"Space to aspire": Jesuit school in South Sudan
Loyola Secondary School (LSS) in Wau, South Sudan, is a mixed day school established by the East African province of the Society of Jesus in 1982. Civil war forced the school to close two years after opening and it did not re-open until 2008 when 180 students were admitted.
LSS, which is supported by Jesuit Missions, now has a student population of 587, 320 girls and 267 boys, with 35 teachers and six Jesuits working full time. The school started 2017 with 700 students but this declined during a wave of violence in the spring when the school had to close for two weeks and a number of students did not return because their families had fled the area.
"This school serves as a sanctuary for students in an ethnically diverse country, bringing them together for studying and learning," says its principal, Fr Beatus Mauki SJ (in a recent interview for SPICMA which also supports the school).
Despite continuing violence, he says, LSS "has managed to create a unique space where young men and women can dream of a better future and begin to acquire the skills that will help them construct that future."
Fr Mauki trained as a psychiatric counsellor and worked for the Jesuit Refugee Service, so he speaks from experience: "One of the first consequences of trauma is loss of imagination. A traumatized person becomes incapable of imagining a future that is better or different. However, LSS gives students the space to look beyond and aspire to reach their full potential. The school provides an opportunity to enjoy their youthfulness."
Such opportunities are rare in South Sudan, where children are often recruited as child soldiers or have to care for younger siblings, depriving them of their childhood and a right to education.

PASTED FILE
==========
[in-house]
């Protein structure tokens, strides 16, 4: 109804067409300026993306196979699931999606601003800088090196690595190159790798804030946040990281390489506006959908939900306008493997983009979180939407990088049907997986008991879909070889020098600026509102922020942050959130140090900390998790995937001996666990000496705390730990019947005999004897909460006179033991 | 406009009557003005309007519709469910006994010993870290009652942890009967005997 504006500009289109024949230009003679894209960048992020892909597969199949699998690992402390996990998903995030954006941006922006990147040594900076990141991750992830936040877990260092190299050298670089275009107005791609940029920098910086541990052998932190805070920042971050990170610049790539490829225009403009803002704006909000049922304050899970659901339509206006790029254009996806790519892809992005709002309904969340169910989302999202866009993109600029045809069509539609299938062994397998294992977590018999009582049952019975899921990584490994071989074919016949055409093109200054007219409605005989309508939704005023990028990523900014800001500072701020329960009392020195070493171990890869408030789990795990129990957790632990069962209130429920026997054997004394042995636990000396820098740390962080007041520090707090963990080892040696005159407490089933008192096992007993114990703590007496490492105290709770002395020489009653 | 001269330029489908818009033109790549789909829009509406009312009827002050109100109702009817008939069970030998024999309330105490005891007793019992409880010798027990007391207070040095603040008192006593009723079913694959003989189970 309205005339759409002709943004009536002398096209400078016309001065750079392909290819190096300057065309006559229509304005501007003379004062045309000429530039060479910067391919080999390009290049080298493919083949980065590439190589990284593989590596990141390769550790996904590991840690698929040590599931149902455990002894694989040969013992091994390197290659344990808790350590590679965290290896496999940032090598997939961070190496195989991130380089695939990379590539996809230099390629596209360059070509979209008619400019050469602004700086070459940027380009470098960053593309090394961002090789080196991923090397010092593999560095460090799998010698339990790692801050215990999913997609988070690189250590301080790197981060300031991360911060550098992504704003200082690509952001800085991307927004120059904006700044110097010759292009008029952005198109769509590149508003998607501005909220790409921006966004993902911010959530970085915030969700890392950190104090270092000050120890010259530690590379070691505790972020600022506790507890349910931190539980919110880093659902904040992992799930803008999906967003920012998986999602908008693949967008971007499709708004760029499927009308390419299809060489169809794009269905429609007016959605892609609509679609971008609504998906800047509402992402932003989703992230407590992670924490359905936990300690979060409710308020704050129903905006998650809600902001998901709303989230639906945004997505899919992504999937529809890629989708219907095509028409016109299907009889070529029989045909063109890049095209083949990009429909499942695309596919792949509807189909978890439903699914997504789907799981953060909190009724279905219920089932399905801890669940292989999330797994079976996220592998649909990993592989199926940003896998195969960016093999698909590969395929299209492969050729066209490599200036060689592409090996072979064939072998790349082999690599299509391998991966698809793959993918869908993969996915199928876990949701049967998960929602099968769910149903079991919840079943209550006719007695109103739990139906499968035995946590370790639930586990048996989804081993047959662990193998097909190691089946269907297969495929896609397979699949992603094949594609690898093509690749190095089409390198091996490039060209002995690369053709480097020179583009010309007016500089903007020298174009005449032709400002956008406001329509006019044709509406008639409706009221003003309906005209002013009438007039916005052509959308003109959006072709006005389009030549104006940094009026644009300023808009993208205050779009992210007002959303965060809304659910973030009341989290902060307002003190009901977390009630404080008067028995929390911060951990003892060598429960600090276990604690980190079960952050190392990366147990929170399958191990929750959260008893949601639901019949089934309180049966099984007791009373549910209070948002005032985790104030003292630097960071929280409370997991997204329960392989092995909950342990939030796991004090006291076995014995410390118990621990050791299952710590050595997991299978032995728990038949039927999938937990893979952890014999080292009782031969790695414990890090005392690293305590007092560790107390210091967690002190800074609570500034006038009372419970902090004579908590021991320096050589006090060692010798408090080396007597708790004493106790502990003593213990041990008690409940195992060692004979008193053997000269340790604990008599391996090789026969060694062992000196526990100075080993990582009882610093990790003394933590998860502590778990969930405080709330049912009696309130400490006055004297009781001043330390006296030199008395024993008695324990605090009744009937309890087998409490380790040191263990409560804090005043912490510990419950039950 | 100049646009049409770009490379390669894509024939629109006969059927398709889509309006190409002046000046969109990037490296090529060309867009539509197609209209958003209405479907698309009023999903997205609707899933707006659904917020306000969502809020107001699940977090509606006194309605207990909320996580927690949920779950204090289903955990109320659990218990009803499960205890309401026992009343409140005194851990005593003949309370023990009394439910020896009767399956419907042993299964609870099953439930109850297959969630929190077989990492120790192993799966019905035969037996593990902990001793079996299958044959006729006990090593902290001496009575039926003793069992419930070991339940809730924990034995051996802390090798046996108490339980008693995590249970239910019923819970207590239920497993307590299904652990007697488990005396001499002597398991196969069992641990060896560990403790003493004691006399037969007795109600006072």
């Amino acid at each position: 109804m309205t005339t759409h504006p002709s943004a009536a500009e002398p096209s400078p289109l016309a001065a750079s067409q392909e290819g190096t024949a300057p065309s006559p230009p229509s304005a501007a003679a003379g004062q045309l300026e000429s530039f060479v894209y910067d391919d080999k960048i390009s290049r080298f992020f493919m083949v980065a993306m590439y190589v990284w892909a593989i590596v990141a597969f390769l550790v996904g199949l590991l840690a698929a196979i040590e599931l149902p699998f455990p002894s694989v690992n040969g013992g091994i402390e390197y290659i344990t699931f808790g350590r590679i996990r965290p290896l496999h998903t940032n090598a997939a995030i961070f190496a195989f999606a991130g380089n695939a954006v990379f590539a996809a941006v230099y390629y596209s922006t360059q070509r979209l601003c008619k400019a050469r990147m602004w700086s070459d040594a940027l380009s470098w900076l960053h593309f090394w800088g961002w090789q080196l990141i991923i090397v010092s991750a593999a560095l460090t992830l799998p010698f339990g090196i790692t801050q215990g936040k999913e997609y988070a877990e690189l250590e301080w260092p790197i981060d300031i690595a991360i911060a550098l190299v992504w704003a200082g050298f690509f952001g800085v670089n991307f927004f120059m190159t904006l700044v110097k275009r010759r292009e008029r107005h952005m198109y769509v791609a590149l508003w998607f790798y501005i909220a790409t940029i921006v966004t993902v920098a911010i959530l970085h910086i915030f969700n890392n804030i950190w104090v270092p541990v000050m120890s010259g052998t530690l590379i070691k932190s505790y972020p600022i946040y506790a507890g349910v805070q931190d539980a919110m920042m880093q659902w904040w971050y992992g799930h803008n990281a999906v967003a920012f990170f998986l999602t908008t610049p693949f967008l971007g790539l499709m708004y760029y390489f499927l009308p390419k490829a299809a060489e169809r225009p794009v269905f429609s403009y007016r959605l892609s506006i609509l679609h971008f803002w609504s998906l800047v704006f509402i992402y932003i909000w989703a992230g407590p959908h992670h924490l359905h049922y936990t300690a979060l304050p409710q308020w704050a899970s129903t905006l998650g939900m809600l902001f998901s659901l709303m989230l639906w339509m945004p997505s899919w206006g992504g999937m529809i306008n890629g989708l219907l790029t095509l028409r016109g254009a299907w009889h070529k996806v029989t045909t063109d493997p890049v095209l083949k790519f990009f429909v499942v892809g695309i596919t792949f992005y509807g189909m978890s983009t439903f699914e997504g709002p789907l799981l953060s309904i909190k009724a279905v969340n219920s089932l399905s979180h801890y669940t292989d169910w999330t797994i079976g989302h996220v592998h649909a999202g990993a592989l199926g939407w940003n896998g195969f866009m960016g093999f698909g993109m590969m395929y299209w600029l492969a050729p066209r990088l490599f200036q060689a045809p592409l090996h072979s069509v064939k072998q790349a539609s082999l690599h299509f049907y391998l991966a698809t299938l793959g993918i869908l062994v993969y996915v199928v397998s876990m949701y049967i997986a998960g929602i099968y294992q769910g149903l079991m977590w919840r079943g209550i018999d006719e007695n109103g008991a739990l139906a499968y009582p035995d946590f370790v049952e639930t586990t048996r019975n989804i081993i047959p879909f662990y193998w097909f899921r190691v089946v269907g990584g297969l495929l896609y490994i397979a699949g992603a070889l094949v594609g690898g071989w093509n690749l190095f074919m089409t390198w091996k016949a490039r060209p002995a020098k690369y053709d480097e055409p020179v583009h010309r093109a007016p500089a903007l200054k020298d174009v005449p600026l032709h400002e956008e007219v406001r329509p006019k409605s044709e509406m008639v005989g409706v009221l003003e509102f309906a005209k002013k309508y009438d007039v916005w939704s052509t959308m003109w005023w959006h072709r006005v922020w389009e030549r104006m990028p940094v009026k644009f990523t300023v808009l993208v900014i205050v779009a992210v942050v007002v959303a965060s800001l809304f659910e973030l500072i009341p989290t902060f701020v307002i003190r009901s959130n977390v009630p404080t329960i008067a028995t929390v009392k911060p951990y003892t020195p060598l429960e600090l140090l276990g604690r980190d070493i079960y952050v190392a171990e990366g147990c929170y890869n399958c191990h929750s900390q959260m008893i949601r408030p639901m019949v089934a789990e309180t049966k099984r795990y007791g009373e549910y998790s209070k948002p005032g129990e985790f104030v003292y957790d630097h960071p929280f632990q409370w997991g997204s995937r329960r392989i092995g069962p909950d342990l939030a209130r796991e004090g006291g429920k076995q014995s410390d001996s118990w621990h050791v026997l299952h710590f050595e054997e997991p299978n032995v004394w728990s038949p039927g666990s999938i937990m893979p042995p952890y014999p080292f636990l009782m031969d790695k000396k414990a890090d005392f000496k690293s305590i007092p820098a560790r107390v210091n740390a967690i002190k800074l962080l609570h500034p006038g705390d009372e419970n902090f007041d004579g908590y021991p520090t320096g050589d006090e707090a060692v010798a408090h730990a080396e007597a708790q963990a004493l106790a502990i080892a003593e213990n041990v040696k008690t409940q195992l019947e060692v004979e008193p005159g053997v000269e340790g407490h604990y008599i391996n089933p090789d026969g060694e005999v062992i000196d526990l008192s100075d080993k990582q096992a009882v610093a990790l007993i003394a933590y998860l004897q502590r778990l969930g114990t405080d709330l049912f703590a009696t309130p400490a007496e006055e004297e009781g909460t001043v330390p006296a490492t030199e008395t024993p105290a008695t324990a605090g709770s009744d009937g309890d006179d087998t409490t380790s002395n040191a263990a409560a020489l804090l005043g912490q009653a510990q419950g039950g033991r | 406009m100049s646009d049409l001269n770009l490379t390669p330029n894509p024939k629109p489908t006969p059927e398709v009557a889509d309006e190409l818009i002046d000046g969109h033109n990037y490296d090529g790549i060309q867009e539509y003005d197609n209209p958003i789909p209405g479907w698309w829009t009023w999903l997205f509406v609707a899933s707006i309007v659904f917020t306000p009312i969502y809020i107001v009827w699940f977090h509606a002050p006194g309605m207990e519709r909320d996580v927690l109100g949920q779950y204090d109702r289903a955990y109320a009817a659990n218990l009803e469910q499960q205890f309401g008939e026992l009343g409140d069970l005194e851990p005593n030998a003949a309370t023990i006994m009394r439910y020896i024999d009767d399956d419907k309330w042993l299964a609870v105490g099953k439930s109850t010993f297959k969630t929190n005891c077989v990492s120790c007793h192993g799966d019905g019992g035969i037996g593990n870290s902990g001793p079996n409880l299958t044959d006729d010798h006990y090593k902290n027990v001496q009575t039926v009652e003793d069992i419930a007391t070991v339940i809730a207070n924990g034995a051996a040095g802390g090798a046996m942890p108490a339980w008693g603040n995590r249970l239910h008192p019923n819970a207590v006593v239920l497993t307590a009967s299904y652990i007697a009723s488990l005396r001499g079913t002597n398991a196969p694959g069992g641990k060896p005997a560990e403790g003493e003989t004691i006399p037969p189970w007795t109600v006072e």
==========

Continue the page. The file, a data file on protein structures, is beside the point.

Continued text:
In order to increase participation in education by girls the school offers partial scholarships to 150 girls. And all girls are provided with sanitary towels each month, which overcomes another barrier to girls’ education.
LSS provides a nutritious breakfast for all students which has boosted attendance as for some of the students this is the only meal of the day. Nearly 60% of students live in refugee camps; some of them have been orphaned by the conflict. Fr Mauki credits this feeding programme with "improving the physical and mental capabilities of students" and "maintaining and promoting above-average academic performance."
But all are affected by the political and economic situation which, says Fr Mauki, "has left many children and young people vulnerable to famine and sickness. Every day students struggle to reach school." And he adds, the quality of education is a critical factor in breaking the poverty cycle. "It is our hope that LSS will provide South Sudan with tomorrow's leaders, men and women who are committed to serve their people with integrity and justice."
Interview first reported on ICN